by Sarah Mirk
How many people were killed by domestic violence this past year in Oregon? At least 40.
But the only domestic violence incident that's gotten national attention recently is this week's case of a SE Portland man choking his girlfriend with his dreadlocks. Many people have jumped on the temptation to spin this into an easy Portlandia joke, but when you think about the incident for more than one second, it's extremely sad. As I write in this week's sexual politics column, domestic violence is so common in America that the only way an assault makes headlines is if the boyfriend has a regrettable haircut.
This reminds me of the conversations we were having about media coverage of violence back during the week of the Clackamas Town Center shooting. Why is it more shocking when two random people are killed by a stranger in a mall than when two family members are killed by someone they know? When it comes to gut reactions, media coverage, and federal funding, tragedies are created distinctly unequal.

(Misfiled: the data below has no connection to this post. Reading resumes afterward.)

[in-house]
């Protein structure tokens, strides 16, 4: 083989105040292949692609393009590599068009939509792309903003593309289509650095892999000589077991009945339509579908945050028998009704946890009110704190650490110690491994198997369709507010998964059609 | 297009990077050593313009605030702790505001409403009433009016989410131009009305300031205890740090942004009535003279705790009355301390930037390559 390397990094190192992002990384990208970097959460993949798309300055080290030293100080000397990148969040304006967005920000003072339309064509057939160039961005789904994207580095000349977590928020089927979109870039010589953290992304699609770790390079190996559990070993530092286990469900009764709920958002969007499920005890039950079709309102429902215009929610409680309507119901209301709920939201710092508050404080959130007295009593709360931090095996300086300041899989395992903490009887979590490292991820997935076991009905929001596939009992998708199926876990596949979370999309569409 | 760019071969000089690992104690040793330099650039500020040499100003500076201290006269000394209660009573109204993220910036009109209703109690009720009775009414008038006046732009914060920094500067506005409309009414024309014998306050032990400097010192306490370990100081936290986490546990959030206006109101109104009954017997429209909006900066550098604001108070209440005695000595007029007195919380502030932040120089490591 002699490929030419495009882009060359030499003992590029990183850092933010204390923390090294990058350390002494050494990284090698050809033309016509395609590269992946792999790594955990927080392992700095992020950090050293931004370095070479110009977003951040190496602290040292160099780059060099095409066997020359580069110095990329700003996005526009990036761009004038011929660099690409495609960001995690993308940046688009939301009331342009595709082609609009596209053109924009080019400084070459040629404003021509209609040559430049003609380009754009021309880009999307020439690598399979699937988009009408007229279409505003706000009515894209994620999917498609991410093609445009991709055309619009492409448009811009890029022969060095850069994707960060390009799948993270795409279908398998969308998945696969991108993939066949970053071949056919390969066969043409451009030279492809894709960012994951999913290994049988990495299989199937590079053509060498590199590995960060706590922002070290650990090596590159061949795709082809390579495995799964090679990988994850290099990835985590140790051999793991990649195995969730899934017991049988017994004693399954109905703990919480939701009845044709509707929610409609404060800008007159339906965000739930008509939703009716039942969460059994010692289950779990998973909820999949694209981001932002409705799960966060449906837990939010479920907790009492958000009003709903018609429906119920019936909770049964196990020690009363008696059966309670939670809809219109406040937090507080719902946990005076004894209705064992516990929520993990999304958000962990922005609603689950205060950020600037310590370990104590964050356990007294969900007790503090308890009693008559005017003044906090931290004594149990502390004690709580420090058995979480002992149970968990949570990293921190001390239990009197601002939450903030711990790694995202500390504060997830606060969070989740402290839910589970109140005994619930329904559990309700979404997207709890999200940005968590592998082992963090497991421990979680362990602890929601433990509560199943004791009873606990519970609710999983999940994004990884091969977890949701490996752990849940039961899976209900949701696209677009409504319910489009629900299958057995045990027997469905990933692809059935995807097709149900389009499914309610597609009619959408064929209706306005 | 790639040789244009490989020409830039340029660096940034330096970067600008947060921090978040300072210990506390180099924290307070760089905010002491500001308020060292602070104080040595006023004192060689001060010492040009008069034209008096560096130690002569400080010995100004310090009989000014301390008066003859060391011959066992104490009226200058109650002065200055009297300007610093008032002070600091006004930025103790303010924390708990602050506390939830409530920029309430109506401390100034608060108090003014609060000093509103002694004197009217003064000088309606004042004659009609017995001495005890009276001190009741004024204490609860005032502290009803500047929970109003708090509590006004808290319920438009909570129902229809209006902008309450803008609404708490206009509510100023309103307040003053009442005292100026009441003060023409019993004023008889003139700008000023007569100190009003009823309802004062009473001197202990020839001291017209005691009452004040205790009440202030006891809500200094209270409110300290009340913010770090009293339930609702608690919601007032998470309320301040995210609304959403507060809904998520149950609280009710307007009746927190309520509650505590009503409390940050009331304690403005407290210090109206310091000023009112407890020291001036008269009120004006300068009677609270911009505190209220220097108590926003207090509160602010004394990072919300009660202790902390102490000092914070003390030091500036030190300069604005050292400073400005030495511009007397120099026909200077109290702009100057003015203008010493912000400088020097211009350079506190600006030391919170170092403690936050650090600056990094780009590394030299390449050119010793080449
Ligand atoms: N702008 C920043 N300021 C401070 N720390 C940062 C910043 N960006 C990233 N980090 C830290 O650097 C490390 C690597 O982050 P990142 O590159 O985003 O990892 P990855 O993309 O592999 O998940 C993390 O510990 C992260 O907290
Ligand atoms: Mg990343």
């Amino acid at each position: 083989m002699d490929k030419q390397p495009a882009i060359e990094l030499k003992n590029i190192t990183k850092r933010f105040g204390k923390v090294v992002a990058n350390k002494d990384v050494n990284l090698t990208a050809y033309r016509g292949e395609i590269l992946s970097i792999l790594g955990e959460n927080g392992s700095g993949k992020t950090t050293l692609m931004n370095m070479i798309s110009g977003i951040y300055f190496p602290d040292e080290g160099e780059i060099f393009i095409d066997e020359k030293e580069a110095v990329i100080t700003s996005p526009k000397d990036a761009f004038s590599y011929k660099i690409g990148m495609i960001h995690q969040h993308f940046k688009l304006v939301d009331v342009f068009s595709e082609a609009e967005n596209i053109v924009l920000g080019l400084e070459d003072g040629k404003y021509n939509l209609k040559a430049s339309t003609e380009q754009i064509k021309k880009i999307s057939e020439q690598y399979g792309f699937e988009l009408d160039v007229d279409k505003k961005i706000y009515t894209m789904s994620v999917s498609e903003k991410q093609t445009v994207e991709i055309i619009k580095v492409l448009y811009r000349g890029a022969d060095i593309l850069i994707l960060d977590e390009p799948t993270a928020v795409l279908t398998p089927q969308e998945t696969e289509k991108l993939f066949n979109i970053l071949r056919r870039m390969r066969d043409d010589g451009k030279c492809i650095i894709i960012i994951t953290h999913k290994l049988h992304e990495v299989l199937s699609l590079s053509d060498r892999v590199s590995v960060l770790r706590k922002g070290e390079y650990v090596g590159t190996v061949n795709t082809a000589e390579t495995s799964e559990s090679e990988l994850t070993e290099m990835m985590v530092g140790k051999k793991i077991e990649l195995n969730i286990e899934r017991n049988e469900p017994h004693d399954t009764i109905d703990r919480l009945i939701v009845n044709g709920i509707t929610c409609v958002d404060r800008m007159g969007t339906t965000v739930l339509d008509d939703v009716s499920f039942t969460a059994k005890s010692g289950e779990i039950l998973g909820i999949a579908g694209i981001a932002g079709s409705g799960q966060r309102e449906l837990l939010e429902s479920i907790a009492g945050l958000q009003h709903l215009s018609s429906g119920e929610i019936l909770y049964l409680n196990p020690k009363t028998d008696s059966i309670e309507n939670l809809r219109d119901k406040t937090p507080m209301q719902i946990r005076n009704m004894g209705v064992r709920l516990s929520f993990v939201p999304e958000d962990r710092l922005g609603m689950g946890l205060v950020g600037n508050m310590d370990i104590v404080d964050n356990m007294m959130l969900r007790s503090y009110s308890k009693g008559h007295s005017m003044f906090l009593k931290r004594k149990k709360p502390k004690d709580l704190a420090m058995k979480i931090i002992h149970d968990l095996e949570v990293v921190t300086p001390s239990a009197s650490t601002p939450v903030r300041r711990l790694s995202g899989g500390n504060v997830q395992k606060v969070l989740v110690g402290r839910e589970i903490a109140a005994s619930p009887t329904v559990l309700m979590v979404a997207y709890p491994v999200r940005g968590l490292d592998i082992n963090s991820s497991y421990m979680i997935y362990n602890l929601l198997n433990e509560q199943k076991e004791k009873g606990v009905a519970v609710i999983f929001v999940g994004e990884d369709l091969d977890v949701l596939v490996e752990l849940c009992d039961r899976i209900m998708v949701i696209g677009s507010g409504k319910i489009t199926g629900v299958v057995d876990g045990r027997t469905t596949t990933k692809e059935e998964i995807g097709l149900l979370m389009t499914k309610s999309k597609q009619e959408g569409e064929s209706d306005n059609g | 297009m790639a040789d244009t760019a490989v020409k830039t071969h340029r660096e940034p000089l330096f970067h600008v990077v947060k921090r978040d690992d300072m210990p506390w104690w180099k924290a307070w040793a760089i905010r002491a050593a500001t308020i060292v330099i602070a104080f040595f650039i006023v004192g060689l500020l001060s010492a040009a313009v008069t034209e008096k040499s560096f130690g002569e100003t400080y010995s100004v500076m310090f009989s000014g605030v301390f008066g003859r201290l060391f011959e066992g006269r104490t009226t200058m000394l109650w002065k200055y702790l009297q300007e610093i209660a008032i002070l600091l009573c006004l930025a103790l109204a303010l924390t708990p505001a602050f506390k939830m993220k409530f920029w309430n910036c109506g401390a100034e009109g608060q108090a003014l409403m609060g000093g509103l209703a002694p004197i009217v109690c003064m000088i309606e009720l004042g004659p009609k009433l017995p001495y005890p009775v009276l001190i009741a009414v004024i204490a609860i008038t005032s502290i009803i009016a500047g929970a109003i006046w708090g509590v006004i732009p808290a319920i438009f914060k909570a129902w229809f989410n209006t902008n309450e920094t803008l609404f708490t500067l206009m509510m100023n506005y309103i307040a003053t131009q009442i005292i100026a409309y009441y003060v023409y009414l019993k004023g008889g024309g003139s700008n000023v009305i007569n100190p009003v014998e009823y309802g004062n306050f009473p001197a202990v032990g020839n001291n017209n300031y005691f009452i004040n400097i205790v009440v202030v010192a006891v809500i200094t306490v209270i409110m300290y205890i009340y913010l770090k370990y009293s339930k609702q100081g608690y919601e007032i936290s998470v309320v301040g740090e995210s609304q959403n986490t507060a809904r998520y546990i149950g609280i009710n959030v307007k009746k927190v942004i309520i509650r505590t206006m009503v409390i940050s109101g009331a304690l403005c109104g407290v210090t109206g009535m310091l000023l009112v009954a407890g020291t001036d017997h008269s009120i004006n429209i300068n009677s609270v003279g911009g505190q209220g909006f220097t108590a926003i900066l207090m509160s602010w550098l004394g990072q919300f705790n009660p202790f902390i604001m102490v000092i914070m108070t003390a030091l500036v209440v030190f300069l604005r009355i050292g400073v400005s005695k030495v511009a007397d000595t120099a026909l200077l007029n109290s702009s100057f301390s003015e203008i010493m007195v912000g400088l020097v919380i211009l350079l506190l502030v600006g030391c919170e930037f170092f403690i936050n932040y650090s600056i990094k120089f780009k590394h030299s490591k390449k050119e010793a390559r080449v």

It's sickening that at the same time the federal government is talking all serious about stemming gun violence, Congress let the Violence Against Women Act expire. At least one in five homicides in Oregon are due to domestic violence. We can spend time and money banning high capacity ammunition magazines and assault rifles, but that will do nothing to save the lives of women afraid of one bullet from one gun who are turned away every day from Portland shelters because there's not funding for something as simple as a bed.